Though not required, there can be significant benefits to submitting a voluntary self-disclosure to OFAC in the event of an apparent violation. The benefits of self-disclosure include the reduction of the base penalty amount in the event of an enforcement action. Additionally, a company’s cooperation with OFAC throughout the enforcement process may be considered a mitigating factor which could also reduce the civil penalty amount.
In the UK, financial institutions are required to report known or suspected sanctions breaches to the Office of Financial Sanctions Implementation (OFSI). Other reporting obligations may also apply in relation to sanctions breaches, including to the FCA in the case of regulated entities. For more on reporting obligations, see here. As OFSI may refer cases to law enforcement agencies, institutions should consider the potential benefits of disclosure to such agencies, even where not required.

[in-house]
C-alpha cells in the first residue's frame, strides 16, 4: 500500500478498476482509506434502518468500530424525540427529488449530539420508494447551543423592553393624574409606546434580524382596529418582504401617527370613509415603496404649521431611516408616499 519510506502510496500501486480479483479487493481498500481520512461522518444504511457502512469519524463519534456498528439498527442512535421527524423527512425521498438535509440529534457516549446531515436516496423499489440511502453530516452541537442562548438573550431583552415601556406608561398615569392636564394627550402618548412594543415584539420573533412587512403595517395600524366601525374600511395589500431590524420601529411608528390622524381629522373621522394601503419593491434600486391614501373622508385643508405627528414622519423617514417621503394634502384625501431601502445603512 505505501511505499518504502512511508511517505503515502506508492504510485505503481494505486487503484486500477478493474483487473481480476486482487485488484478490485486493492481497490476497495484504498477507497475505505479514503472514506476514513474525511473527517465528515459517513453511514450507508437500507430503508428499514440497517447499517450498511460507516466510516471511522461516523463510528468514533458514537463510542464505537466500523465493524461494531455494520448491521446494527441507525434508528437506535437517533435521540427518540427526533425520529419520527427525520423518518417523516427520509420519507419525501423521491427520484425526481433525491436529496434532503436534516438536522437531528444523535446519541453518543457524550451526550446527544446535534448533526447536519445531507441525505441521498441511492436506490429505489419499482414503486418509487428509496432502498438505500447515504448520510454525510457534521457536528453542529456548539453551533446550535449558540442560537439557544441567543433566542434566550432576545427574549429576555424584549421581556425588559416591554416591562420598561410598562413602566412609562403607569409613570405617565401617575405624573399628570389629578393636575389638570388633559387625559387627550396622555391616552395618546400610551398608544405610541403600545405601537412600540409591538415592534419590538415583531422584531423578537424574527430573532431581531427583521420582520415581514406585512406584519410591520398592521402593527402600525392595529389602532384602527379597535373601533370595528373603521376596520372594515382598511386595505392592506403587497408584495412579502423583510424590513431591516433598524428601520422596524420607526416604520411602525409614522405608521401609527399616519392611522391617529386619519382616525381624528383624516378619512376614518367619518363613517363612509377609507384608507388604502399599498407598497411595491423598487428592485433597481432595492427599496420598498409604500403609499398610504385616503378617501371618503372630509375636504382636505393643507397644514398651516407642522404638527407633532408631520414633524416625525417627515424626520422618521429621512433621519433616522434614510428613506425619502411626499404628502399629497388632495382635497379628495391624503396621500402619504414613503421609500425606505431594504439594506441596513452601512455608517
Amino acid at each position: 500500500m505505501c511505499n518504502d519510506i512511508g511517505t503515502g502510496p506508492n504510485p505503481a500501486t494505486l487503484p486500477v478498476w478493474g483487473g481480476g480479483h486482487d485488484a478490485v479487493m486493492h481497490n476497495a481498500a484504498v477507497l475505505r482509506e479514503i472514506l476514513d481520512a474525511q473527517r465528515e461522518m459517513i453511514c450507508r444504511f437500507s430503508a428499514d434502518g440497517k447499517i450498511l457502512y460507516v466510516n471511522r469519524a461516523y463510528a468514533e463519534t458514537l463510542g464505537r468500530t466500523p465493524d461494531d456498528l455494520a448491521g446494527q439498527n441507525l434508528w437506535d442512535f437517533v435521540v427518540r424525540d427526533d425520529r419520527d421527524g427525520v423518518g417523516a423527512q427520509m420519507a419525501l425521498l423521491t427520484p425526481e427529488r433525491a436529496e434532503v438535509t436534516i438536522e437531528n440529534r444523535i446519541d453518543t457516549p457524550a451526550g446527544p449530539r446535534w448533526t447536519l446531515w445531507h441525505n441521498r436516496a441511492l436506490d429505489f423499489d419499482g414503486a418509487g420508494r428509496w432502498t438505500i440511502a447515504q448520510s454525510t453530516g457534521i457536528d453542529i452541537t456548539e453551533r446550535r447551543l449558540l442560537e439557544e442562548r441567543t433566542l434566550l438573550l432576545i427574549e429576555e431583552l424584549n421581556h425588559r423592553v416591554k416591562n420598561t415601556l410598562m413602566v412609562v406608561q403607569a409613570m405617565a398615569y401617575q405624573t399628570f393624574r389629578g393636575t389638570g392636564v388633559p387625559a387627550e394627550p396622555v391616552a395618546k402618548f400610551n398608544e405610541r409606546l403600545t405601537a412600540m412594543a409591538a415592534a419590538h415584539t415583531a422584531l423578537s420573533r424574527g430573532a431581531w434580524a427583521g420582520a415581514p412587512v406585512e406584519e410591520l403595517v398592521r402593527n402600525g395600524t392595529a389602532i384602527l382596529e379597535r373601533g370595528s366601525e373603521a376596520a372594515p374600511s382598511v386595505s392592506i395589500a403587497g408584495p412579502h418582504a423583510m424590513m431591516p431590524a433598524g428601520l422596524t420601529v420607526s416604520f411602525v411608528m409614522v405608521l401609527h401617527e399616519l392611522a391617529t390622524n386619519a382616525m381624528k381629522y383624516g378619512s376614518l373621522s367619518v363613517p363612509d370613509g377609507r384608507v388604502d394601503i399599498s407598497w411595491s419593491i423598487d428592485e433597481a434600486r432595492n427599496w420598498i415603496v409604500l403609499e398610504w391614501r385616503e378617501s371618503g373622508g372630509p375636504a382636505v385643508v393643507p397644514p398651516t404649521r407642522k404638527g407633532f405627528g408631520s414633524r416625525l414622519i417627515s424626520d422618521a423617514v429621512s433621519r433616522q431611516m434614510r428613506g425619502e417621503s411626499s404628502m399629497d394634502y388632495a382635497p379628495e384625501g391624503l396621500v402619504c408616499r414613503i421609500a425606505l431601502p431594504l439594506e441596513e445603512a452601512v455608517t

For more on penalties and enforcement, see here.
Under French law, there is no general, affirmative duty to report sanctions-related information to the authorities.
- applicable EU regulations generally provide that individuals and entities should supply to the competent authority (in France, usually the Treasury) any information which would facilitate compliance with them, such as accounts and amounts frozen;
- Article L. 562-4 of the French Monetary and Financial Code imposes sanctions-related reporting obligations on financial institutions; and
- voluntary reporting or disclosure is always an available option.